Instructor: Chang Liu

Fulfills IMA Elective; IMB Elective. 
Prerequisite: INTM-SHU 101 Interaction Lab or INTM-SHU 120 Communications Lab or CSCI-SHU 101 Intro to Computer Science. 

Programming Design Systems is a course focused on the intersection between graphic design and code. Class time is divided between design topics like form, color, grid systems, and typography, and more computational topics like randomization, repetition, transformation and generative form. The students work to write software that abstract design theories into the code, and show the work in class for design critique. Weekly readings include relevant writings from the history of graphic design, articles from the history of computation, and everything in between. The class aims not only to teach the students how to create designs via code, but also to have something interesting to say about it. The course is based on the Programming Design Systems book, and more background info can be found in the book’s introduction. 

Format: Online
Course schedule: 09:00 AM -- 12:00 PM Mon, Wed.

Creative Game Design and Development, INTM-SHU 247 (4 credits)

Instructor: Xingchen Zhang

Fulfills IMA Elective; IMB Elective. 
Prerequisite: INTM-SHU 101 Interaction Lab, INTM-SHU 103 Creative Coding Lab or equivalent programming experience. 

We have all played and enjoyed games, but how do people actually design and develop them? How to describe a game from a professional standpoint? What are the basic elements and structure in video game development? How do game designers create an interactive experience for the player? What about prototyping and iterating in development? This course explores these questions and others through playing, analyzing and making games over 14 weeks. Students will understand game not only as an entertaining production and business model but a form of interactive media impacting current life and future. Students will be introduced to game design concepts, emphasizing the development: paper and digital prototyping, develop iteration, interactive narratives design and embedment, object-oriented programming, 2D/3D game art design, sound effects composition and user testing. For the course project, students will work in teams and create games in multiple projects, from board game focusing on gameplay prototype to digital playable experience with creative game art designs. This course leverages Unity, a game engine that uses C# based programming language. Basic knowledge of any programming language will come in handy.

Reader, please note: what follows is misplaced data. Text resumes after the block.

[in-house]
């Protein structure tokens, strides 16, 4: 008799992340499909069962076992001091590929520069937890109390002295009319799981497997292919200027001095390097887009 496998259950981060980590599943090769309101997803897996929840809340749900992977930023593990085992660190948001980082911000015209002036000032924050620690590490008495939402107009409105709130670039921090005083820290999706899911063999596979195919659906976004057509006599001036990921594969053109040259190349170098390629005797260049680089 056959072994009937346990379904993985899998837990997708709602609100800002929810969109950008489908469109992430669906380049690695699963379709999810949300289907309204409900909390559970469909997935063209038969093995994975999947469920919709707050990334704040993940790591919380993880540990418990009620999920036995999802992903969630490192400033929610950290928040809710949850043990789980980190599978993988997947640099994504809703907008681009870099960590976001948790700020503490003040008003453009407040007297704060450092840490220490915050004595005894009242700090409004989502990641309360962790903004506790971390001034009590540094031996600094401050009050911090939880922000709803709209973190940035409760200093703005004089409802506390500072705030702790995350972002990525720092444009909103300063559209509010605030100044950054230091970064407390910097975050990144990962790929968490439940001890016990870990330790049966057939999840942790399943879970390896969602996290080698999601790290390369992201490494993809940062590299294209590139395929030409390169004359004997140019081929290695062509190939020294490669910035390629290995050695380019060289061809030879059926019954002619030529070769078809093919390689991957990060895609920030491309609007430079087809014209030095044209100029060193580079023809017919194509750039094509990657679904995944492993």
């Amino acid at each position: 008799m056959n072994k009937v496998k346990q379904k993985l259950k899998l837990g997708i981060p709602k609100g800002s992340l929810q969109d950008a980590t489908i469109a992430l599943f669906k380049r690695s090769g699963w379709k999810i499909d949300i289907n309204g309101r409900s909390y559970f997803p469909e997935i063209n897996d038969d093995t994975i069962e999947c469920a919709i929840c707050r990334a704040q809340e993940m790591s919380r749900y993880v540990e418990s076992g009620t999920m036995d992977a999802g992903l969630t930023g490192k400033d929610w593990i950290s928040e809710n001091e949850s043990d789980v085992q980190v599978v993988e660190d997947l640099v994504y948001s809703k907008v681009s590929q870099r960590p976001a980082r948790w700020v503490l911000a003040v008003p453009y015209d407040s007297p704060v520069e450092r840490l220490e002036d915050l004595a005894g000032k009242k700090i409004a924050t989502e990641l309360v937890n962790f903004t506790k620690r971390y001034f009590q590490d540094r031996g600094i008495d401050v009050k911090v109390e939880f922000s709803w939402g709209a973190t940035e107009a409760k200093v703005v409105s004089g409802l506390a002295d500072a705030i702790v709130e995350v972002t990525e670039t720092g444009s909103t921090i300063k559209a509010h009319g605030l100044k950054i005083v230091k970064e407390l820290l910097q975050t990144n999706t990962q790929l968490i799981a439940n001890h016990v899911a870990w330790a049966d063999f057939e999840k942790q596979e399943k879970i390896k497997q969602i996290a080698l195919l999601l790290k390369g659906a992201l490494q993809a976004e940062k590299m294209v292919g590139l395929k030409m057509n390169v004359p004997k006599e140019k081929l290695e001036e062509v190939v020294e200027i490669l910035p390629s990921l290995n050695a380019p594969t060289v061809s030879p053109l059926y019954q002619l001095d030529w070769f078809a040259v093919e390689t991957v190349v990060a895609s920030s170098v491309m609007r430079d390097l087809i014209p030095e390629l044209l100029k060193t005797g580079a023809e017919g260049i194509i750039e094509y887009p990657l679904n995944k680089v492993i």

Format: Online 
Course schedule: 9:00 AM-- 12:00 PM Tue, Thu. 

 

Mathematics Courses

Calculus, MATH-SHU 131 (4 credits)

Instructor: Vlad Margarint

Fulfills Economics Core Math requirement; Math Core Math requirement. 
Prerequisites: Pre-placement by Faculty based on high-school grades, OR NYU SH “Calculus and Linear Algebra” placement exam, OR grade C or better in MATH-SHU 9 (Precalculus) Antirequisite: MATH-SHU 201 (Honors Calculus) 

This course presents the foundations of calculus for functions of a single variable. Topics addressed include limits, continuity, rules of differentiation, approximation, antiderivatives, indefinite and definite integrals, the fundamental theorem of calculus, integration techniques, and improper integrals. 


Syllabushttps://vladmargarint.com/S22calc.pdf   Questions can be directed to Professor Vlad Margarint at margarint@nyu.edu.
Format: Online
Course schedule: 01:00 -- 04:00 PM (Lecture), 04:05 -- 05:25 PM (Recitation) Tue, Thu. 

Social Science Courses

Psychology of Human-Machine Communication and Relationships, PSYC-SHU 344 (4 credits)

Instructor: Thomas Nyman

Fulfills Core STS; IMA/IMB Elective; Neural Science Elective; Social Science Focus Psychology 300 level. 
Prerequisite: PSYC-SHU 101 Introduction to psychology or NEUR-SHU 201 Introduction to Neural Science or CSCI-SHU 101 Introduction to Computer Science. 

From the perspective of psychological science, developments in machine-learning and AI raise many interesting questions. AI technologies are already proving useful in their ability to monitor and assess human behaviors, emotions, and decision patterns. This is becoming possible through the sheer volume of information available online in connection with individuals, groups, and through the sophistication of predictive algorithms that can see patterns that the human mind cannot. As AI systems, machines, and robots are increasingly built to mimic human beings, will we begin to communicate with, react to, or feel the same towards them as we do to other human beings? If an AI system can assist in an online purchase or a psychological intervention (e.g., a chatbot), can they also become our friends? Could we fall in love with an artificial agent or a robot? In this course, we use the lens of psychological science to investigate these and other aspects of human-machine communication and their effects on human-human relationships. 

Format: Online
Course schedule: 01:00 -- 4:00 PM Mon, Wed.